[MUD-Dev] MUD client popularity

Edward Glowacki glowack2 at msu.edu
Mon Feb 2 10:14:35 New Zealand Daylight Time 2004

On Thu, 2004-01-29 at 14:06, Travis Casey wrote:

> I did sometimes wonder why no one had ever created a mud server
> that used curses or something like that... I thought about it, but
> didn't know enough about curses to easily hack it to support
> multiple terminals instead of just one.

I believe curses itself can work with multiple term types, or the OS
does, or in some way term types aren't a terrible issue, I'm not
exactly sure where the magic happens.

In related thoughts, you see lots of software that just spews out
text line after line (MUD-like), considerably fewer that at least
use some curses routines (or simple escape sequences, stuff like
showing the percent complete by overwriting the previous numbers on
the screen), and even fewer that are full-screen interactive (most
notably text editors).  Having looked into this kind of stuff
before, it amazes me that aside from ncurses, which has a few
lower-level window and menu routines, there aren't a whole lot of
libraries available to actually build interactive applications with.
No widget sets (checkboxes, pick lists, menus, etc.) equivalent to
what currently exists in GTK, QT, MS Windows, Mac GUI, or heck even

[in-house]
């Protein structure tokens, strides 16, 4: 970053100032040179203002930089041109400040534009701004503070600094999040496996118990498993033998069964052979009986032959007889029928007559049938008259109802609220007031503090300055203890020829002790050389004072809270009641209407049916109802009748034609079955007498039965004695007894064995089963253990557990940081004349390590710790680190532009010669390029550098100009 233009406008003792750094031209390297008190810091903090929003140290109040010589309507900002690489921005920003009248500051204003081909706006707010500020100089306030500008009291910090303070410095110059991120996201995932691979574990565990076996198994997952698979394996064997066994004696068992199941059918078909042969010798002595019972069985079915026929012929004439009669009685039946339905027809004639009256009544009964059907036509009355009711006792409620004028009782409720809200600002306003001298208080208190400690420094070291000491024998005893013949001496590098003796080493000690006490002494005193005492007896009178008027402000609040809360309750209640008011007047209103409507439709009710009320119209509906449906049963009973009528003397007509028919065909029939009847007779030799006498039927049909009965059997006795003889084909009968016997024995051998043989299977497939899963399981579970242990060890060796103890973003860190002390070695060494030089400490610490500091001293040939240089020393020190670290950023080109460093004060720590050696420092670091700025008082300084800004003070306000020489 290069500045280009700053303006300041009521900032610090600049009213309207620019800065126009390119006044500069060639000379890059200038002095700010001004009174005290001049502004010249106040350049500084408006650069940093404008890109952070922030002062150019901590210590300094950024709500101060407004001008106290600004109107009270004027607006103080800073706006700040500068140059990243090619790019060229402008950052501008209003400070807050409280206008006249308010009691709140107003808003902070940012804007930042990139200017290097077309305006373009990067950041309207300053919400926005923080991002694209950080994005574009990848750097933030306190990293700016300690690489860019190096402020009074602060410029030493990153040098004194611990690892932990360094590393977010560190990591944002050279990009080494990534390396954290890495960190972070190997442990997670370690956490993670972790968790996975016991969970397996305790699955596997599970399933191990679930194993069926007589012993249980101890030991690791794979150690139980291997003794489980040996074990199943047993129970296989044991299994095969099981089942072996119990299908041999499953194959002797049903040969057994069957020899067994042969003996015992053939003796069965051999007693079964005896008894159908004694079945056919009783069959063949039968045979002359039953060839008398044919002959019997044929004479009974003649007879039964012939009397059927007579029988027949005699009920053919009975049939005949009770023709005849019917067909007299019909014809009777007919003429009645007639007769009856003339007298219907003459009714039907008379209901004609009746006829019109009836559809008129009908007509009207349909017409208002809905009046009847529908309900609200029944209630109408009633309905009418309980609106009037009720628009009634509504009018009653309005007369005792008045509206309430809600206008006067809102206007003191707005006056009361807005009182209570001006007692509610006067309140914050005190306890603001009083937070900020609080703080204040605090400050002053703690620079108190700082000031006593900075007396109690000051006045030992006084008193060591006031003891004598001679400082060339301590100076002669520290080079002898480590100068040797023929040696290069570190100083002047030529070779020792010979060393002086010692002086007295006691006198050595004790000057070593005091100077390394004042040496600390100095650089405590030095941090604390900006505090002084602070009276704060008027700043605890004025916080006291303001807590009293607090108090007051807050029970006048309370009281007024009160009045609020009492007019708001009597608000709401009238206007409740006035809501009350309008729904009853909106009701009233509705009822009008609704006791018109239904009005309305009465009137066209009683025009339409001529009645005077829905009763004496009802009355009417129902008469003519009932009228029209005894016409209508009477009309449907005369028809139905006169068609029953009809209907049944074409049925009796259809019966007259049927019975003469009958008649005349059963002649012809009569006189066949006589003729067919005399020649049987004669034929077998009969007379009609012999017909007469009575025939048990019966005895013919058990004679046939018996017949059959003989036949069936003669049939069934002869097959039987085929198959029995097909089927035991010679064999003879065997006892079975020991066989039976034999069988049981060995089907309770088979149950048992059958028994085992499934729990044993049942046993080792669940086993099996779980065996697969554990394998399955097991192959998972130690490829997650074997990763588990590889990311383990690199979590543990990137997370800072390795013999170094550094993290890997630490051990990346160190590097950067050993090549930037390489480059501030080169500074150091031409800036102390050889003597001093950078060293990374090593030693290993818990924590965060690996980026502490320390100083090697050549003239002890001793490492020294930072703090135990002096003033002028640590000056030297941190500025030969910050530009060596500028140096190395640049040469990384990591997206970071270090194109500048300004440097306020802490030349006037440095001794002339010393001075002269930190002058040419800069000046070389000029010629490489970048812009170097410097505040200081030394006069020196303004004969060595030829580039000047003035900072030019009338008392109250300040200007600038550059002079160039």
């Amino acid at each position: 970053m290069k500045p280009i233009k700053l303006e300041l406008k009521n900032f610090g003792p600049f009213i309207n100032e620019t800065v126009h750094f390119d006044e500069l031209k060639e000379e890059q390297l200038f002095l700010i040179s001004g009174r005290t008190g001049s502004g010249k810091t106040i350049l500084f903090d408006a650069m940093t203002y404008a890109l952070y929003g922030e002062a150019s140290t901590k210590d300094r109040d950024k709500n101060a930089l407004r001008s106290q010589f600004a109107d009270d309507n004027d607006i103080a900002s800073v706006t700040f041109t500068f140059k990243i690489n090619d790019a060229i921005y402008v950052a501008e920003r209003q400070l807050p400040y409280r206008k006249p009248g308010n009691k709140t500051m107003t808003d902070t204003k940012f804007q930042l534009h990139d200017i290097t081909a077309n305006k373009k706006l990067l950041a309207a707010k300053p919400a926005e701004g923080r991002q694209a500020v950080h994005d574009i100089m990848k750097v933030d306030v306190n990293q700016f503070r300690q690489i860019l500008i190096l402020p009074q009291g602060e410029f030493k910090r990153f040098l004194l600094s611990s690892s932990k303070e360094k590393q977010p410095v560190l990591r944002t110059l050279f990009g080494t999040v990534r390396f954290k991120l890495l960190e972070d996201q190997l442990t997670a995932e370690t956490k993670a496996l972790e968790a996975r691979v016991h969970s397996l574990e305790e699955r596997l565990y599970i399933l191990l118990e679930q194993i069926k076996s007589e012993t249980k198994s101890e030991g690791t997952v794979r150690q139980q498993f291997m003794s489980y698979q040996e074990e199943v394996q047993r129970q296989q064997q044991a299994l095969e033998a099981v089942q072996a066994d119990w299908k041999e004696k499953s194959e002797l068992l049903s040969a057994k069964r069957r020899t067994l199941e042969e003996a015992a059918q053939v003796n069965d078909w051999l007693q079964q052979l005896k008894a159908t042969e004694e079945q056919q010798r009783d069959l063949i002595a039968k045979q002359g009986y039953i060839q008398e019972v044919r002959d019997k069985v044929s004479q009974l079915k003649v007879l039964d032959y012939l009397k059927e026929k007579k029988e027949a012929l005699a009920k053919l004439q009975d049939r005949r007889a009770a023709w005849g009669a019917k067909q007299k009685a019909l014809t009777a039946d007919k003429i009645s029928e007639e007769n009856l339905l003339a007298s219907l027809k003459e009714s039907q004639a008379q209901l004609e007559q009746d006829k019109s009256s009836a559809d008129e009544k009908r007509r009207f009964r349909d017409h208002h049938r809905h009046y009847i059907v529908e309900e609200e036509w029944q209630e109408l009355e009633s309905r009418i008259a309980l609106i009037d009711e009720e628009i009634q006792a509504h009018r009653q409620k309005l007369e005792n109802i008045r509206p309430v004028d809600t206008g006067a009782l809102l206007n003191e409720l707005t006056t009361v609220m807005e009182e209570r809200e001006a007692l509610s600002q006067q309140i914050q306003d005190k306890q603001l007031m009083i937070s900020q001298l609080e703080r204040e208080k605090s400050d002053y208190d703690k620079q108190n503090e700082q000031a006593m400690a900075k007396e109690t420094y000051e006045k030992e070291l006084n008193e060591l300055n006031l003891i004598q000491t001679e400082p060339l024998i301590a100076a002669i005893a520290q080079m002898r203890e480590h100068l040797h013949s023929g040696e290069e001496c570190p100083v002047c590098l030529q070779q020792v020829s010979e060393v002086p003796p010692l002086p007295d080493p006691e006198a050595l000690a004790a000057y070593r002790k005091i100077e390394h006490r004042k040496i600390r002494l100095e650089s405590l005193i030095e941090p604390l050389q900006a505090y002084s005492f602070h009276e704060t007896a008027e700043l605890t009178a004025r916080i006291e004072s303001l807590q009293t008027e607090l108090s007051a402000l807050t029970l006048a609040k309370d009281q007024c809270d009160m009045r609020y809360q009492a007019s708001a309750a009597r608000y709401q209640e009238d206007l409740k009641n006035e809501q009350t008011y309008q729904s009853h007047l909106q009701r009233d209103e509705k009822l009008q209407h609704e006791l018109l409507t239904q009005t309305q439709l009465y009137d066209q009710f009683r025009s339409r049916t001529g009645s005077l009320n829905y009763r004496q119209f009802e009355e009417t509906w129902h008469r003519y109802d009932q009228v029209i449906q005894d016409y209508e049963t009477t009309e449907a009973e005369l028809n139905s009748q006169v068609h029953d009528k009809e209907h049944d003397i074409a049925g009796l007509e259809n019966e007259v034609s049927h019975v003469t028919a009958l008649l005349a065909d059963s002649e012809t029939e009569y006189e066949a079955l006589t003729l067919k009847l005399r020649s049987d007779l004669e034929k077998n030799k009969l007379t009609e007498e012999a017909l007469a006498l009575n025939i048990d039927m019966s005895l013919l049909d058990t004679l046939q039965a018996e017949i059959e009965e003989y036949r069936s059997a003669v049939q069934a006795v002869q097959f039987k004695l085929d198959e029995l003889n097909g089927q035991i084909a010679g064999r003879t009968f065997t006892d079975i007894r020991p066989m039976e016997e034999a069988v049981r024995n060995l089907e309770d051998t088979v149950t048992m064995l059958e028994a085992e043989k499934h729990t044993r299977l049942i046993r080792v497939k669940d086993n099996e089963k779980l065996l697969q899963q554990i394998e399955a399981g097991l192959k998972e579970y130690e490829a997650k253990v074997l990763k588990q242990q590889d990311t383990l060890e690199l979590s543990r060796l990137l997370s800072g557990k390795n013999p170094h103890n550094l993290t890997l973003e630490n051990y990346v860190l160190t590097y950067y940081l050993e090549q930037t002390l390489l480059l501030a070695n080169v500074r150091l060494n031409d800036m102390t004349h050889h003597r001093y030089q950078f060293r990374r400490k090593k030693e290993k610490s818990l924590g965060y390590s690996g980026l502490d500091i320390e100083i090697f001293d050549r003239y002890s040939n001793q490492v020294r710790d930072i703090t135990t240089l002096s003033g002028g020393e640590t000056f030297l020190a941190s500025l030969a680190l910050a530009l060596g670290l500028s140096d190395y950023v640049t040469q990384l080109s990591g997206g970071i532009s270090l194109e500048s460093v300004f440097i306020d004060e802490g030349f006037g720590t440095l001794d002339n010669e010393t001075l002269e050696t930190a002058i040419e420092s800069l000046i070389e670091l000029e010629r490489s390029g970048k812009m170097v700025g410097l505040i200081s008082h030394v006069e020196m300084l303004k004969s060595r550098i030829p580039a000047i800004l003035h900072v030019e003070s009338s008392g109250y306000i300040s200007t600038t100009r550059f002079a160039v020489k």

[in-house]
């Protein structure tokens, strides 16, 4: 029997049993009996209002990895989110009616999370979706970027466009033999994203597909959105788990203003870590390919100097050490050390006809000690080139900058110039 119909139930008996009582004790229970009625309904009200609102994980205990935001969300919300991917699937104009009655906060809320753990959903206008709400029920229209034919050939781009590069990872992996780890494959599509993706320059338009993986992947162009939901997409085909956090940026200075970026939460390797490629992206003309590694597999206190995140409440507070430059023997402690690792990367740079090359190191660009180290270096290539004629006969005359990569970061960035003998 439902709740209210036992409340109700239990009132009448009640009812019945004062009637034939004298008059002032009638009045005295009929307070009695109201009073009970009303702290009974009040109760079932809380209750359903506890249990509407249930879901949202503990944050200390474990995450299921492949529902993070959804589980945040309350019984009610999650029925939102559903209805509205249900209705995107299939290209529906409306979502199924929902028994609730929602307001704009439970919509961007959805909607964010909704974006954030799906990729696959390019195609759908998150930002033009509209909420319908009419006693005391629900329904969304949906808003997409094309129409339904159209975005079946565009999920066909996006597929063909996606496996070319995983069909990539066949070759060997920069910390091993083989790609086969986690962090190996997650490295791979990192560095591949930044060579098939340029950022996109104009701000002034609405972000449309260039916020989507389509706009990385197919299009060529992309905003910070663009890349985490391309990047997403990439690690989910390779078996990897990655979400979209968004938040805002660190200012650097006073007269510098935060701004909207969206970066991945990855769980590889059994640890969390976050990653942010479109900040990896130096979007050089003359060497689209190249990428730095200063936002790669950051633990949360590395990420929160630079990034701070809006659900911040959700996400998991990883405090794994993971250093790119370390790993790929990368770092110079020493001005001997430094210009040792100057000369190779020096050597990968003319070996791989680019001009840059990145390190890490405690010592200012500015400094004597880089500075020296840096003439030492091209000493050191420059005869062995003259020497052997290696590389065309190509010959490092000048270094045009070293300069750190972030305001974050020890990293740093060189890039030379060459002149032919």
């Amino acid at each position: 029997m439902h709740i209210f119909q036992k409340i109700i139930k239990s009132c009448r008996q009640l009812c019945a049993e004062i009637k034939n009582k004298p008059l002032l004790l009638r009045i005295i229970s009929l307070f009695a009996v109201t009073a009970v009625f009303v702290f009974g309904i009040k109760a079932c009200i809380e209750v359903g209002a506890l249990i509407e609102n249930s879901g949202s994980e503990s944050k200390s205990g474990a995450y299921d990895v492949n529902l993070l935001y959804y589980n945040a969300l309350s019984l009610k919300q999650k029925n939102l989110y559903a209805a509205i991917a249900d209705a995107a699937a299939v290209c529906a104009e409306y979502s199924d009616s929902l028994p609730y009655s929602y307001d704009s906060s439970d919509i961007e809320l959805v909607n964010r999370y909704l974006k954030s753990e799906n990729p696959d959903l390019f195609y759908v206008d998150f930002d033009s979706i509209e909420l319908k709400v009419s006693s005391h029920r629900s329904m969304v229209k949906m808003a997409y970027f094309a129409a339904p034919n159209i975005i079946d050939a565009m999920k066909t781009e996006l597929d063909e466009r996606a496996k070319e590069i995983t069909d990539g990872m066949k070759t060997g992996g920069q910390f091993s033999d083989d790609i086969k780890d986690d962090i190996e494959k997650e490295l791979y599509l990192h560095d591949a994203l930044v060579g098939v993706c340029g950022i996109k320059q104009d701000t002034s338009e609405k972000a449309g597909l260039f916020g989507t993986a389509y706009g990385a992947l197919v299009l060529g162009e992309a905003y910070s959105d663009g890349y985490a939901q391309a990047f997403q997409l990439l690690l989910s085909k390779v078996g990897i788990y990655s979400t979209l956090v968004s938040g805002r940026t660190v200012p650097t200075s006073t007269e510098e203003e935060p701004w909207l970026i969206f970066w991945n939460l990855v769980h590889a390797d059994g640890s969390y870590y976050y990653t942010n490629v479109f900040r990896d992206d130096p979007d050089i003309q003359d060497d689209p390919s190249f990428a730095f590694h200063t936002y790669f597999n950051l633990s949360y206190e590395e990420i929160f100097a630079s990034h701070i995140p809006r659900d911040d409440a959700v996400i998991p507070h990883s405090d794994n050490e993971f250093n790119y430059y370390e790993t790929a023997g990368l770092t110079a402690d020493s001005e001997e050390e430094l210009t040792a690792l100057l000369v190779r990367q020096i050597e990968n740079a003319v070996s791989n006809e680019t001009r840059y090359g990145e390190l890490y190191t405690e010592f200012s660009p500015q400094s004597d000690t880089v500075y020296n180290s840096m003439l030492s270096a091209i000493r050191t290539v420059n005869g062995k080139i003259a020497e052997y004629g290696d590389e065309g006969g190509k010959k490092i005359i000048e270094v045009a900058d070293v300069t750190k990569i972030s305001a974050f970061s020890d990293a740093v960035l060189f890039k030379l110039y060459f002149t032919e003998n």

web applications.  It seems the world pretty much skipped from
"spew" to "GUI", jumping over "console apps" altogether and leaving
a gaping black hole where they should have been.

Another issue with a curses-based MUD is one of screen management.
The standard window size seems to be 80rows x 24lines, which really
isn't a lot to work with.  Unless you have some decent underlying
routines to work with to manage that space (and even if you do),
fitting everything in will take a large amount of effort.

By comparison with a MUD client, a curses-based interface run
remotely could have a few issues with performance, namely
responsiveness.  With a mud client, you compose a command, send it,
and depending on how much lag you're suffering, the command usually
comes right back with a result.  With a curses-based interface, each
character would have to be sent to the MUD server and a reply echoed
back (or new text sent, or a new sub-window drawn, or whatever), so
any lag at all will make the interface unbearably unresponsive.  The
desired response time for echoing a keypress is something like 1/10
of a second, maximum, or the cause and effect won't seem to line up,
and that's not a whole lot of time considering internet latencies.

Don't get me wrong, I'd love to see a curses-based MUD, but
realistically it may not be practical to implement unless all your
players are on the LAN.

You could probably do a semi-GUI game, where the bulk of the content
is text based, but you have a custom GUI client that separates all
the information into various windows, buttons, menus, etc. on
screen, and maybe has some support for graphics or graphical
mapping, plus the usual triggers and aliases and such you find in a
typical MUD client.  That way you'd get the responsiveness of a MUD
client and the control you would have over appearance of a
curses-based game.  I'm pretty sure some of these custom clients
exist (probably JAVA based?) but I'm not sure how well integrated
they are with the MUD, whether or not the custom client is basically
REQUIRED to play the game or simply "suggested".


Edward Glowacki			glowack2 at msu.edu
A PBS mind in an MTV world.
	-- Author unknown
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